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Basic difference between PLL lock range and capture range

This page describes basic difference between PLL lock range and capture range. PLL is widely used in communication circuits to select the desired frequency channel. PLL is the short form of Phase Locked Loop. It is also referred as frequency synthesizer. As shown in the fig-1 below, PLL consists of phase detector, VCO and LPF elements.

As shown in the fig-1, PLL is used to convert FM modulated signal into original modulating signal. The phase detector produces phase error signal between the two inputs. This phase error signal is passed to LPF which produces DC voltage. This DC voltage is given to VCO which generates frequency based on DC voltage applied. VCO is the short form of Voltage Controlled Oscillator.

PLL free running frequency

To understand the operation of PLL circuit, initially no input signal is applied. Under this condition, phase detector and Low pass filter outputs will be zero. At this time, VCO operates at free running frequency. This is normal operating frequency of VCO. This PLL free running frequency is determined by its internal frequency determining components.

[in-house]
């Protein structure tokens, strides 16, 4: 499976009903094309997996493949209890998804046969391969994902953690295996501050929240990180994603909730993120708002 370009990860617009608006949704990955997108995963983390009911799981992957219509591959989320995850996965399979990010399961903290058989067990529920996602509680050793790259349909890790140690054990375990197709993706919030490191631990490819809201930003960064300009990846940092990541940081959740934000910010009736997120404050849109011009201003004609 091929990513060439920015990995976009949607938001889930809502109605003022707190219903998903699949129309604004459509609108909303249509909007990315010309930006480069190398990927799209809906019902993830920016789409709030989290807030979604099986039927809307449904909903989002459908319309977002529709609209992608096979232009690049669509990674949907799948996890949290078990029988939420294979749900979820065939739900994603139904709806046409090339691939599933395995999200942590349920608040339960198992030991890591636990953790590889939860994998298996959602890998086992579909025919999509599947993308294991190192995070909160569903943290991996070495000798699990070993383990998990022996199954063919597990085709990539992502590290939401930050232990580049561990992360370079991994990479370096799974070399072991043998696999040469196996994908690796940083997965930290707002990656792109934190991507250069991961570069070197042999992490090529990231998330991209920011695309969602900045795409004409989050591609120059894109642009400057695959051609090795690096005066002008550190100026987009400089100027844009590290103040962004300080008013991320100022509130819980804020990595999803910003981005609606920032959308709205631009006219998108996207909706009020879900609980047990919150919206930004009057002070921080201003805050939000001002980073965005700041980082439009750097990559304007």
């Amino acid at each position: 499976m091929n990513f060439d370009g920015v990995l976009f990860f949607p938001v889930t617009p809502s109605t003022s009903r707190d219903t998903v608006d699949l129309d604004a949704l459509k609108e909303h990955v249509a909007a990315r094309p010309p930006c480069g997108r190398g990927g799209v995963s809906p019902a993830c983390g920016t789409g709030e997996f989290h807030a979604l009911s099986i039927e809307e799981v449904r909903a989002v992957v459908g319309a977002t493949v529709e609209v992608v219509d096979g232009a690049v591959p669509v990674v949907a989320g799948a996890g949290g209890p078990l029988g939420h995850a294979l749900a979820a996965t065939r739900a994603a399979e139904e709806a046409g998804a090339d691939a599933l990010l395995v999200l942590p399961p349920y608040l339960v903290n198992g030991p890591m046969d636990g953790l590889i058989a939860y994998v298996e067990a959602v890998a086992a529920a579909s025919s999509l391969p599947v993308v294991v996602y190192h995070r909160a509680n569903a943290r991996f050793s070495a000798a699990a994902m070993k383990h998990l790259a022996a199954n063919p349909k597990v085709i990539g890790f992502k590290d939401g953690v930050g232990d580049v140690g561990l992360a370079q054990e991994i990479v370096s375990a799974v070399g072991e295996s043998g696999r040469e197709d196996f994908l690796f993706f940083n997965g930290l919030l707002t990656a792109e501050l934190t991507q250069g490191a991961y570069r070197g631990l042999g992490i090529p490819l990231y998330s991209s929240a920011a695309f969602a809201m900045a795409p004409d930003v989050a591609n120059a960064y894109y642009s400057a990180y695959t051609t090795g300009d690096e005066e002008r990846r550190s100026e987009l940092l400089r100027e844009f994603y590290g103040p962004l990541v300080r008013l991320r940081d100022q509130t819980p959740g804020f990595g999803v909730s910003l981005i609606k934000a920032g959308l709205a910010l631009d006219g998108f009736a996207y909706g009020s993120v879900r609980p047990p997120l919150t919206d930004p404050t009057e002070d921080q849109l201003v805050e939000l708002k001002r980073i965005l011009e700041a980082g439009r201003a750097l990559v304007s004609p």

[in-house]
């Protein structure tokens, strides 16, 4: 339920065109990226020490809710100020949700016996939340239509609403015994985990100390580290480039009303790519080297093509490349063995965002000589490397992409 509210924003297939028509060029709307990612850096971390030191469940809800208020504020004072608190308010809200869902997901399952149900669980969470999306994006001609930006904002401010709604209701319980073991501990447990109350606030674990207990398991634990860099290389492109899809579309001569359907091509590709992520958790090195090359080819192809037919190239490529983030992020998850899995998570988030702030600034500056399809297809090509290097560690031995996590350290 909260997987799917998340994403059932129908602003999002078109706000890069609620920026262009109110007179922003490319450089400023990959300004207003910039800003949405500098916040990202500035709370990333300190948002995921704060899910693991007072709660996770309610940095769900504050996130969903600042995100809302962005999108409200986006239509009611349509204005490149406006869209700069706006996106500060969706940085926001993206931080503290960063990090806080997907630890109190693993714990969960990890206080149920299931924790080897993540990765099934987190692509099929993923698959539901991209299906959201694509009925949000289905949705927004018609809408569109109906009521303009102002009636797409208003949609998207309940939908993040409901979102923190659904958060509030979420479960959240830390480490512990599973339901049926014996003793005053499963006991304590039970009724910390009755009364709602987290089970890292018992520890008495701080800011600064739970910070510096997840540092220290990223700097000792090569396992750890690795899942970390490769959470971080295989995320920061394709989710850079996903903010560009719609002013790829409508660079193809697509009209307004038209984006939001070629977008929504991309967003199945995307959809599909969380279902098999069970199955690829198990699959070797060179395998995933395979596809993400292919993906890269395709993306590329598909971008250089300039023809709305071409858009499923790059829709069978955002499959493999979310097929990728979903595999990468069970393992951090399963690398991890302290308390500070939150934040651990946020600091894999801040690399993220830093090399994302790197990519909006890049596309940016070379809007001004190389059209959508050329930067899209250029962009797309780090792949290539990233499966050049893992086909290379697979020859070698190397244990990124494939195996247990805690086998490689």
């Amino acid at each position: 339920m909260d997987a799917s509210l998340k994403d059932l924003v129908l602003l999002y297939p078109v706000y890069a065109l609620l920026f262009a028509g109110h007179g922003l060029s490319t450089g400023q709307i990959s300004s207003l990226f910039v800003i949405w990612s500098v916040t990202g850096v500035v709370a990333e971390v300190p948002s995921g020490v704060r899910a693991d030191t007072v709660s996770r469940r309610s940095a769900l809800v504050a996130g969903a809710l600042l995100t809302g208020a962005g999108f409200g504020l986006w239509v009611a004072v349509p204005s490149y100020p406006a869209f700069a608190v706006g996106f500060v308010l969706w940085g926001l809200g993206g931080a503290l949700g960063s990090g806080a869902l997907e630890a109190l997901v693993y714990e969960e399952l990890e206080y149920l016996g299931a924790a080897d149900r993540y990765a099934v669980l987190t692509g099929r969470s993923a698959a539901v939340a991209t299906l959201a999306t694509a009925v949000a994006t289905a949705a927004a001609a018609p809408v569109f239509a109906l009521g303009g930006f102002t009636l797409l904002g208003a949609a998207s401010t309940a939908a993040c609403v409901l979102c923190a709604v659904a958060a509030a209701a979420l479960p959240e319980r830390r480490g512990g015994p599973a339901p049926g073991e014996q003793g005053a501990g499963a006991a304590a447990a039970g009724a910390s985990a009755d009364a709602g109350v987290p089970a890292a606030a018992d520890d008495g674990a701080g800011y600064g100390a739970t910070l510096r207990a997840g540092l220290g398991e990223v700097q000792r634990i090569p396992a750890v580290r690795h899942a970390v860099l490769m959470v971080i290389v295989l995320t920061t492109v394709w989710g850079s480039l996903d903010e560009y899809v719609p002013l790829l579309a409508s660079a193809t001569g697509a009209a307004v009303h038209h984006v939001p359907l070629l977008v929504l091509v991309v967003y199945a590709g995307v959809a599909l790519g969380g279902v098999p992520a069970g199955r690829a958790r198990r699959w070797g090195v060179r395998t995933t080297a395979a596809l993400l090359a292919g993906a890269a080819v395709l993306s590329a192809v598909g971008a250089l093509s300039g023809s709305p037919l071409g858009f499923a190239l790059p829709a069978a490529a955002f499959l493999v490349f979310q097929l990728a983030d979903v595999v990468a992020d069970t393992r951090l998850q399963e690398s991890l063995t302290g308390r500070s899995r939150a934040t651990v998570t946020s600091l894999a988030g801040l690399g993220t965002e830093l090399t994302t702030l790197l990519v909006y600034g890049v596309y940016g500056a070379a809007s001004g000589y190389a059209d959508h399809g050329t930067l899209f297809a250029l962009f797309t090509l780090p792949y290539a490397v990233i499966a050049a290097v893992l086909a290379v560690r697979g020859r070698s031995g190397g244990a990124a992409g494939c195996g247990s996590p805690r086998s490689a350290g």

PLL circuit

As explained in fig.1 when frequency changes, phase detector and LPF will produce new DC voltage. This voltage force VCO frequency to change and adopt to the new input frequency. Hence PLL is said to be tracking the input. Any input frequency variation will be matched by the change in the VCO frequency. Hence PLL circuit remains locked.

PLL Lock range

The range of frequencies over which PLL will track the input frequency signal and remains locked is referred as PLL Lock range. The lock range is usually band of frequencies above and below the PLL free running frequency as described earlier.

PLL lock range and capture range
Fig.1 PLL Lock Range

If the frequency of the input signal is outside the PLL lock range than PLL will not be able to lock. Under this condition, VCO frequency jumps to its fundamental free running frequency.

PLL Capture range

As described earlier when the frequency within PLL lock range is applied to the circuit. The circuit will adjust and will remain in locked condition. Any deviation thereafter will be adjusted due to Phase detector, LPF and VCO functionalities. Once input signal is captured, PLL will remain in locked state and will track the changes in the input signal till it remains within lock range.

The range of input frequencies over which PLL will capture the input signal is referred as PLL capture range. As shown in the fig-2, it is much narrower compare to the PLL lock range.

Both PLL lock range and PLL capture range are centered around the VCO free running frequency.

PLL acts as a Band Pass Filter which is effective in eliminating the noise as well as interference from the input signal if present.

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